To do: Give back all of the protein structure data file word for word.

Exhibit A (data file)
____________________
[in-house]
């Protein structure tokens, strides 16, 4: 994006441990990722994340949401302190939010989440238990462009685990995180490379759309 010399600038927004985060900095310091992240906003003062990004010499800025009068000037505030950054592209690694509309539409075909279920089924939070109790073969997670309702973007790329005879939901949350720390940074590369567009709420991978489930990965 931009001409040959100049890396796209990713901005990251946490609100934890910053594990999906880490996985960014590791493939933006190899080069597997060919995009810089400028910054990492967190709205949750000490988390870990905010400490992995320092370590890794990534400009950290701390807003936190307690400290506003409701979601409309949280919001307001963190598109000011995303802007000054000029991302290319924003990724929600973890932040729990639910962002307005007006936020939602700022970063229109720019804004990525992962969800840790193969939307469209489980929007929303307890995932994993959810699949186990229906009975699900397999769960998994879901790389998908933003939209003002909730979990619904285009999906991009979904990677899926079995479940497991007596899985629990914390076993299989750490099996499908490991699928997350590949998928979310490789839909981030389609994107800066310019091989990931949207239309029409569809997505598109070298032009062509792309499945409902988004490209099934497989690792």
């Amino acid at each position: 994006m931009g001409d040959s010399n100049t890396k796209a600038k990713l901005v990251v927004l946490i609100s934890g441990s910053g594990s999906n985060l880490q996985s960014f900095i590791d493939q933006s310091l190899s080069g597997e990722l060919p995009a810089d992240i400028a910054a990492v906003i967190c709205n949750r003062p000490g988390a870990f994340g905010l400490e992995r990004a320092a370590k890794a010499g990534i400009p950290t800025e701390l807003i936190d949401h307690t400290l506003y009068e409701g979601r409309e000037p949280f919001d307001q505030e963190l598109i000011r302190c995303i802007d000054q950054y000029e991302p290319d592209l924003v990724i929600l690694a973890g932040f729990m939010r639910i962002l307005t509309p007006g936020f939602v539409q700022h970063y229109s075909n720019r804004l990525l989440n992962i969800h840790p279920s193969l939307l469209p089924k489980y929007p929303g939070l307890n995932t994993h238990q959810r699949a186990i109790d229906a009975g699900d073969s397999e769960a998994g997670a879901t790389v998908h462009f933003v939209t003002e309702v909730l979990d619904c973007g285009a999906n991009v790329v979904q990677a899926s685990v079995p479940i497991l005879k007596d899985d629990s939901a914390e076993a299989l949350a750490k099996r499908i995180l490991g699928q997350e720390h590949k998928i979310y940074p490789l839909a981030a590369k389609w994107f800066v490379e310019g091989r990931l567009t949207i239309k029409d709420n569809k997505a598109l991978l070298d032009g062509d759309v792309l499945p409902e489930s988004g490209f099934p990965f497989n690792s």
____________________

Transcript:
[in-house]
């Protein structure tokens, strides 16, 4: 994006441990990722994340949401302190939010989440238990462009685990995180490379759309 010399600038927004985060900095310091992240906003003062990004010499800025009068000037505030950054592209690694509309539409075909279920089924939070109790073969997670309702973007790329005879939901949350720390940074590369567009709420991978489930990965 931009001409040959100049890396796209990713901005990251946490609100934890910053594990999906880490996985960014590791493939933006190899080069597997060919995009810089400028910054990492967190709205949750000490988390870990905010400490992995320092370590890794990534400009950290701390807003936190307690400290506003409701979601409309949280919001307001963190598109000011995303802007000054000029991302290319924003990724929600973890932040729990639910962002307005007006936020939602700022970063229109720019804004990525992962969800840790193969939307469209489980929007929303307890995932994993959810699949186990229906009975699900397999769960998994879901790389998908933003939209003002909730979990619904285009999906991009979904990677899926079995479940497991007596899985629990914390076993299989750490099996499908490991699928997350590949998928979310490789839909981030389609994107800066310019091989990931949207239309029409569809997505598109070298032009062509792309499945409902988004490209099934497989690792």
């Amino acid at each position: 994006m931009g001409d040959s010399n100049t890396k796209a600038k990713l901005v990251v927004l946490i609100s934890g441990s910053g594990s999906n985060l880490q996985s960014f900095i590791d493939q933006s310091l190899s080069g597997e990722l060919p995009a810089d992240i400028a910054a990492v906003i967190c709205n949750r003062p000490g988390a870990f994340g905010l400490e992995r990004a320092a370590k890794a010499g990534i400009p950290t800025e701390l807003i936190d949401h307690t400290l506003y009068e409701g979601r409309e000037p949280f919001d307001q505030e963190l598109i000011r302190c995303i802007d000054q950054y000029e991302p290319d592209l924003v990724i929600l690694a973890g932040f729990m939010r639910i962002l307005t509309p007006g936020f939602v539409q700022h970063y229109s075909n720019r804004l990525l989440n992962i969800h840790p279920s193969l939307l469209p089924k489980y929007p929303g939070l307890n995932t994993h238990q959810r699949a186990i109790d229906a009975g699900d073969s397999e769960a998994g997670a879901t790389v998908h462009f933003v939209t003002e309702v909730l979990d619904c973007g285009a999906n991009v790329v979904q990677a899926s685990v079995p479940i497991l005879k007596d899985d629990s939901a914390e076993a299989l949350a750490k099996r499908i995180l490991g699928q997350e720390h590949k998928i979310y940074p490789l839909a981030a590369k389609w994107f800066v490379e310019g091989r990931l567009t949207i239309k029409d709420n569809k997505a598109l991978l070298d032009g062509d759309v792309l499945p409902e489930s988004g490209f099934p990965f497989n690792s």